Did that title pique your curiosity? Was it the kind of curiosity that you have when you're watching a famous person strip down for a sex scene during a movie? The kind that feels good? The kind that made you hope you'd see a sexy image of a naked woman? Or was it the kind of "morbid curiosity"? A curiosity that has you thinkin', "Oh dear god, I hope I don't see some saggy, wrinkled, old lady boobs, but I'll look anyway." When it comes down to it, does it really matter what kind of bare breasts with nipples it is? Ever?
The reactions I received about this most recent image for The Body Project was incredibly interesting. Some were fully supportive (no pun intended ;P), giving all kinds of kudos to the woman in all her glory. Some, however, were shocked to come across that picture in their feed.
- "Couldn't she have at least covered her nipples?"
- "It looks like a Playboy shot."
- "What is she even insecure about?"
- "Her face is not as serious or gentle as everyone else's."
I could go on, but I don't want to.
Why is seeing this woman any different than seeing a picture of a topless tribal woman or even a woman who recently went through a mastectomy? Why does that image make one's insides stir when it showed up in the newsfeed? Is it because she's skinny and has big boobs, which is often the stereotypical sexy woman in our society, and you think you shouldn't look? Would it have made people more comfortable if she stood straight on with the camera and didn't smile? Would people have applauded if she was fat?
The point? We need to stop sexualizing bodies and start opening our eyes to what they look like in normal, every day life. We're so sheltered in our culture from what bodies look like when they are not associated with sex scenes or pornography. So stop letting those old ideas in and open your mind to the new.
This woman has been insecure about her breasts since fifth grade. Her pose and sass face are a big middle finger to the past insecurities about her early development and the acceptance of her womanhood now. This is why they're out there, nipples too! Now, I understand that we didn't add an affirmation (which has already been addressed and was something I told her to work on before publishing this post) because we had a hard time coming up with something that truly spoke to where she stands today, but letting the ladies fly was her best way of accepting their size and deciding not to hide them anymore, not just behind a sports bra, but behind her tomboy persona, too. Here's her story:
Some of the first words you ever hear about your body come from adolescents. Not a doctor, not a mother, not a sister, or a friend. The insight you remember first comes from those with no experience, no understanding: your peers. People who are trying to grasp their own bodies; who are trying to correlate changes, physical pain, awkward appendages and foreign excretions with something they've known before. All trying to supplement their vulnerability with someone else's shame.
I was shamed for my breasts at the ripe age of 11. They made me slutty to the girls and a strange alien entity to the boys. Either way, they were un-welcomed to all and it was soon made clear that my new body made me, at the very least, different. And different was bad in 5th grade, junior high, high school. So I built a wall to hide those differences from those who inflicted shame, because let's face it, when you're young, the encouraging words from mom don't work against the atrocities of your peers. The wall consisted of sports bras. 2 a day. A t-shirt, one, often two times a day. Oh is it below 60 degrees? A hoodie. A huge one. Jeans. Overalls. Socks. Sneakers. Athletic pants. Athletic Shorts. Bugle Boy. If I didn't look like a girl or a boy, I could fit in anywhere. I chose sports with uniforms. I chose one hair length. I chose books and fantasy. I chose jokes and laughter. I chose music. And I grew. And my breasts grew exponentially. I had stretch marks by seventh grade. They sagged. I couldn't wear anything strapless, and so the bras and the t-shirts and uniforms ensued. I left my outside bland, blank, boring. The focus had become my insides- which is where I wanted people to see me. And they saw me there.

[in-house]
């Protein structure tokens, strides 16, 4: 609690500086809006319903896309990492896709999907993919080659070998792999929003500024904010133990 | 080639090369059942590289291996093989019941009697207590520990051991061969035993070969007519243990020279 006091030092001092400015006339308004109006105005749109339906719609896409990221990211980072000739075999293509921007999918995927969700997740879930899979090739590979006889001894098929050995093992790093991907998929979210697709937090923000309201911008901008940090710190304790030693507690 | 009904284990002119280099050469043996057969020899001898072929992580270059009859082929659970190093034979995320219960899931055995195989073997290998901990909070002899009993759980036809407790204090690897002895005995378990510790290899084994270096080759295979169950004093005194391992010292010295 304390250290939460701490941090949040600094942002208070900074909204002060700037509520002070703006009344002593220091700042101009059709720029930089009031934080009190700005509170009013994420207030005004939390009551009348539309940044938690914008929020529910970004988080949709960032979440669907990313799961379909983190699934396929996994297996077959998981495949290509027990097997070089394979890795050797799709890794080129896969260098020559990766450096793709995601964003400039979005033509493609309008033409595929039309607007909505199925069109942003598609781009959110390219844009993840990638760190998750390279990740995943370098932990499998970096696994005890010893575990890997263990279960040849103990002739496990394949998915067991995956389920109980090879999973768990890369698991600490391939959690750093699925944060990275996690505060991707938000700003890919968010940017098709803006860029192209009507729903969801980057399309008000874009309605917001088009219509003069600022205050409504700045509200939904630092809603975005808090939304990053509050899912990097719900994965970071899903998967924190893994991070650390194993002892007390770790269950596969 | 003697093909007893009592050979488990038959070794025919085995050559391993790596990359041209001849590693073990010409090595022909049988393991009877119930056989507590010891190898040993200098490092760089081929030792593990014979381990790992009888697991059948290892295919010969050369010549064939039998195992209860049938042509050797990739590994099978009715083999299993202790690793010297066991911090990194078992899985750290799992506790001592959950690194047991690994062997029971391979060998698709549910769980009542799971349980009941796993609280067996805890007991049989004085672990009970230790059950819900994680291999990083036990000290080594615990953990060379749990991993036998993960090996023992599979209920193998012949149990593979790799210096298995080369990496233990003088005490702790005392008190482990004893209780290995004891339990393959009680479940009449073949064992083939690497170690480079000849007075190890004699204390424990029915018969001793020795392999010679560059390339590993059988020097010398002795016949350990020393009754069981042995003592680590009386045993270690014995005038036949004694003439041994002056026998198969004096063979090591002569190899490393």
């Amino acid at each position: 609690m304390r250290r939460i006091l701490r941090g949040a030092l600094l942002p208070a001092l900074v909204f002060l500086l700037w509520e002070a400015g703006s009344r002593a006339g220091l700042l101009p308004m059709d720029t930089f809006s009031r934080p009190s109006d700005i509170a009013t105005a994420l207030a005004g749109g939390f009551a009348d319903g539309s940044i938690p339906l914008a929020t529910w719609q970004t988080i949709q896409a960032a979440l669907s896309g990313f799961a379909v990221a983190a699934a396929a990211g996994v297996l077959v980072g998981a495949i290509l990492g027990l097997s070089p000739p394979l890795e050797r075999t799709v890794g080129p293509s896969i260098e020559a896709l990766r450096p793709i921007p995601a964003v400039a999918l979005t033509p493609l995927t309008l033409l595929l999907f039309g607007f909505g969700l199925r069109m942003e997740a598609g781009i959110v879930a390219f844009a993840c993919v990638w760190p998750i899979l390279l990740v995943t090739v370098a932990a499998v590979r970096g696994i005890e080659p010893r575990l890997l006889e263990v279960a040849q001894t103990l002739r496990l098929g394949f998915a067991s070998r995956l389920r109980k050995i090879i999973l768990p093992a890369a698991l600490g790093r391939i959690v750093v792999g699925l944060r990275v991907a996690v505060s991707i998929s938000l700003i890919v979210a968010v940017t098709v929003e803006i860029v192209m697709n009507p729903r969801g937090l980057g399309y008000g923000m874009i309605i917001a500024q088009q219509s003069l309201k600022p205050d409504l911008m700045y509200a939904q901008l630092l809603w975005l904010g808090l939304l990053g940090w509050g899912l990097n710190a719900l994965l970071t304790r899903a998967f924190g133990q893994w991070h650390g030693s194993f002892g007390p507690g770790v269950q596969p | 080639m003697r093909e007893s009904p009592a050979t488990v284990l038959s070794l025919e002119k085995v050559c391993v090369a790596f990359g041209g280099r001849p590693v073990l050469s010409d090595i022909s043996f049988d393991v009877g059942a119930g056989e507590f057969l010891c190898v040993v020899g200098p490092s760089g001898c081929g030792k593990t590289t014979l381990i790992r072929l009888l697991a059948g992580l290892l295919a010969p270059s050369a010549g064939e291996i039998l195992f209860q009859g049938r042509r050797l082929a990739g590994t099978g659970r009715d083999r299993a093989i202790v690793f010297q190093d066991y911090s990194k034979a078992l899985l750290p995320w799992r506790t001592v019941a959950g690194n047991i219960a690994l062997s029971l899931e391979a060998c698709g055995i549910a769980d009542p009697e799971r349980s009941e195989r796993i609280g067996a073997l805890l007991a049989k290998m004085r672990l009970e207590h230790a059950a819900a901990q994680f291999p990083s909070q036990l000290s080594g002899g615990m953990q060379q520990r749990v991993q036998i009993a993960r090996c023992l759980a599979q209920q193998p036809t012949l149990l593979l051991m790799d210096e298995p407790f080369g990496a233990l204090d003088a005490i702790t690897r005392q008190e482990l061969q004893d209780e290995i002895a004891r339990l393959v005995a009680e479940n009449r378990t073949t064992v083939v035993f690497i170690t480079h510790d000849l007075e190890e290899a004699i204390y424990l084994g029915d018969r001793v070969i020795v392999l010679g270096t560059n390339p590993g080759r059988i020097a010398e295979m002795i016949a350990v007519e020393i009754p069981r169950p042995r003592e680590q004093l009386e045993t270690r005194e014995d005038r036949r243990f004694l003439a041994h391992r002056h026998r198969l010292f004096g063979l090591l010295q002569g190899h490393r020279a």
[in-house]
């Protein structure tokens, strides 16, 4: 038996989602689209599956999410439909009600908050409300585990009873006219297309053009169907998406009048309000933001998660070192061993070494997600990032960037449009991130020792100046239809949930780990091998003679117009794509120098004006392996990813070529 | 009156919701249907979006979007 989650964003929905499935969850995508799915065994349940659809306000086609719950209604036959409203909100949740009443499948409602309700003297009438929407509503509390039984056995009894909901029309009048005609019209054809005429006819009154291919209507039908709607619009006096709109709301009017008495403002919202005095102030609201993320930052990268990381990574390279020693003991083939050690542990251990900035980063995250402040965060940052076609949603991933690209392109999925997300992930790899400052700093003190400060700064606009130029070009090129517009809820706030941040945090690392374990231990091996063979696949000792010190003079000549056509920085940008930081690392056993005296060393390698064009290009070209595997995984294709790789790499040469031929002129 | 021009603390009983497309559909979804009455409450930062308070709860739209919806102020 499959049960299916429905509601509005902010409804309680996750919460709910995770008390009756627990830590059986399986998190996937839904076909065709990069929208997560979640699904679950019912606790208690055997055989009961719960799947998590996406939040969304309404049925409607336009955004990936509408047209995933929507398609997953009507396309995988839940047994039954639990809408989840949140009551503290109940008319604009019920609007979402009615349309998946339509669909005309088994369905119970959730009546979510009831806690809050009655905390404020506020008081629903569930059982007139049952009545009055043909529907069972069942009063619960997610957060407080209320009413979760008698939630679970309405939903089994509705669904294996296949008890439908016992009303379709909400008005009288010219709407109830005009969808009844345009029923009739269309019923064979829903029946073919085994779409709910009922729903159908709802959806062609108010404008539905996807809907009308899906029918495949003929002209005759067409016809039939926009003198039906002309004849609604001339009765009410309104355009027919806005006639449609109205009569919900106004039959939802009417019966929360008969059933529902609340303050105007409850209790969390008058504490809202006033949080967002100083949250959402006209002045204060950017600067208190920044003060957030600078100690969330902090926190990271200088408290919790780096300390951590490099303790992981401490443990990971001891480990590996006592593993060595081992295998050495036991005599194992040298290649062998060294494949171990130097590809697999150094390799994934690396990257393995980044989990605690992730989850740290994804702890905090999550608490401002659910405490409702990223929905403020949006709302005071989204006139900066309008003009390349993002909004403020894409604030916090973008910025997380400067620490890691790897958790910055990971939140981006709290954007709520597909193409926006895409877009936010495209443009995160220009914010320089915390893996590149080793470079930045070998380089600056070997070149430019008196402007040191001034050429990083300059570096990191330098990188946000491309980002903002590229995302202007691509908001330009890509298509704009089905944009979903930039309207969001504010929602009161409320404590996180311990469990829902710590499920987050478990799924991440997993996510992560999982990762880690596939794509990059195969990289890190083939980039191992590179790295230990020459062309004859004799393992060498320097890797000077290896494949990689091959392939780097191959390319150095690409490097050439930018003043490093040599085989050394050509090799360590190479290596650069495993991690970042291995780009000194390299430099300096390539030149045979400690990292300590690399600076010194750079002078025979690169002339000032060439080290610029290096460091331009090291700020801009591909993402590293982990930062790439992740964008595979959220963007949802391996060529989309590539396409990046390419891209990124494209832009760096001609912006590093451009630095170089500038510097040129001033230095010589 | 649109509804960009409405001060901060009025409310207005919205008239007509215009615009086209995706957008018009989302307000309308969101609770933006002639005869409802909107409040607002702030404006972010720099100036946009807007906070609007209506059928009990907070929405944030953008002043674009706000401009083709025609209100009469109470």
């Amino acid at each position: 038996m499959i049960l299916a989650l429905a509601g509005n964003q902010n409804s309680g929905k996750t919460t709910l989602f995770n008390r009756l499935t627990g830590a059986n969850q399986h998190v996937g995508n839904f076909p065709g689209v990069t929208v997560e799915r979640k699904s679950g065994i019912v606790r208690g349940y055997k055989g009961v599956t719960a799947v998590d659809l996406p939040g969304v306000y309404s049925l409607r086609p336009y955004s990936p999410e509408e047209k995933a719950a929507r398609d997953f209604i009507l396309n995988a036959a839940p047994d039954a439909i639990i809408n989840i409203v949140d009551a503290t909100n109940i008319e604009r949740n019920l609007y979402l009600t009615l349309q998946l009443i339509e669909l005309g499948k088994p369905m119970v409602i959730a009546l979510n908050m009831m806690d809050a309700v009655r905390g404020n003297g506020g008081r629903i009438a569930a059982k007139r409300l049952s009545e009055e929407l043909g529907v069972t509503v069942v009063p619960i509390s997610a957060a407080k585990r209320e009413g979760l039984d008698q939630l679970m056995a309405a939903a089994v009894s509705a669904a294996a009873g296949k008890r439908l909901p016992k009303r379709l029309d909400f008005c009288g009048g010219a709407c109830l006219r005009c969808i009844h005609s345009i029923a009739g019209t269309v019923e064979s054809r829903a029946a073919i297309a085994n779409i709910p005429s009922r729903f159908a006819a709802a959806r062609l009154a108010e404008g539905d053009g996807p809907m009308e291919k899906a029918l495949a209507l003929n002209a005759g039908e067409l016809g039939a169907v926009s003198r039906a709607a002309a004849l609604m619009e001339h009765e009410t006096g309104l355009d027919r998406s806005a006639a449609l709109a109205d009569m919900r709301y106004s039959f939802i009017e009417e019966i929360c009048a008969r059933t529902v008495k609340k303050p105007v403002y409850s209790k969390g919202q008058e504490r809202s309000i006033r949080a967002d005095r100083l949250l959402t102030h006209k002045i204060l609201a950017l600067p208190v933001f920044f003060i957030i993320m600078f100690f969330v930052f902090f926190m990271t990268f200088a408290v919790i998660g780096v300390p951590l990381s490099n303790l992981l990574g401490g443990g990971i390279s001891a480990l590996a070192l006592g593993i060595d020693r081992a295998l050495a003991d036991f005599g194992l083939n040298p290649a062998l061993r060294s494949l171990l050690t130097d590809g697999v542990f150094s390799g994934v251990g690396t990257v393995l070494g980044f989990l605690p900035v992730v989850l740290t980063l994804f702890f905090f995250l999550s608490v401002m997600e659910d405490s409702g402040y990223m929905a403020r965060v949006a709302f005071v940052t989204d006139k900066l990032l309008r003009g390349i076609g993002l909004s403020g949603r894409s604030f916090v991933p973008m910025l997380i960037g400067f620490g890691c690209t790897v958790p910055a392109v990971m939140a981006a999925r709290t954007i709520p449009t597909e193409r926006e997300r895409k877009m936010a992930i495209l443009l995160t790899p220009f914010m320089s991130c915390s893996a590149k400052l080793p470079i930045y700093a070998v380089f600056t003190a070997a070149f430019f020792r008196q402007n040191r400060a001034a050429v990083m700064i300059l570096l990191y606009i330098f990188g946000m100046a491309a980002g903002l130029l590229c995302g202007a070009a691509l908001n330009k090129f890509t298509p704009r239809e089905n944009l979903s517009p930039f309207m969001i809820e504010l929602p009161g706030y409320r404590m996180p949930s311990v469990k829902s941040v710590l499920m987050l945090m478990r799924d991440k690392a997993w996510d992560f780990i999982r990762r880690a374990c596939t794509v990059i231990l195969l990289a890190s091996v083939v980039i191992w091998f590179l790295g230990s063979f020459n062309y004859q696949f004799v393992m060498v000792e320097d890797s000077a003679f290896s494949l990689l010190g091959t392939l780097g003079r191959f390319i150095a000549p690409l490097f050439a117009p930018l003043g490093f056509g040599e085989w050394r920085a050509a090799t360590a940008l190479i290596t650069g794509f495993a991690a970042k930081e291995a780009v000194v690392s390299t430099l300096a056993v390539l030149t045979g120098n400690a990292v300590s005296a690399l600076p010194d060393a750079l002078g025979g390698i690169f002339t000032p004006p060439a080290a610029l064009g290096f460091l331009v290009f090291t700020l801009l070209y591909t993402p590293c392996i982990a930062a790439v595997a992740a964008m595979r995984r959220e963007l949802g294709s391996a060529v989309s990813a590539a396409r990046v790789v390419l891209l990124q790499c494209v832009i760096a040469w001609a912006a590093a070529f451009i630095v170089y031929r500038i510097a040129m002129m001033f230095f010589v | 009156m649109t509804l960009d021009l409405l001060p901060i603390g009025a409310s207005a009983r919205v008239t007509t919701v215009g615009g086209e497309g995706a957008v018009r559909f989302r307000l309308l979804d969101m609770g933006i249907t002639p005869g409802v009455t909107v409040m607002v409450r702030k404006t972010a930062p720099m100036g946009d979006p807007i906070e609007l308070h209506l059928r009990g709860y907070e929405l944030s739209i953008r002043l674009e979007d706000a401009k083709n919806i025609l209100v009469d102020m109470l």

I made the escape from my hometown with three people: one being a beautiful, well-dressed, well-put together woman. It seemed at first we had so little in common, but after rooming together for a very short time, we began to teach each other things. Her and my boyfriend at the time saw my beauty and encouraged me to show it off. I was beautiful inside and it was time to reflect that. Sometimes a strong catalyst is all you need to start on a new path and new way of thinking. It wasn't a matter of flaunting, it was a matter of FEELING GOOD: inside and out. I became accustomed to the Buddhist proverb “As within, so without”. It has been my creed ever since. Even now, when I'm feeling sluggish and dumpy inside, I will put that new dress on, spend an hour on make-up and hair listening to hot pop music and remember the flaws that make me unique. So I say to you tomboys, when it's comfortable, it's good, and when it's showcasing your inner beauty at the same time, you've won.
This is what she had to say after reading this post before I published it:
All who are involved in this project or following it, please teach our young girls and women that everyone develops at different ages and in different ways and that it doesn't make them any better or less. If we don't want to see body bashing in our media as women, we certainly don't need it happening at the time of development.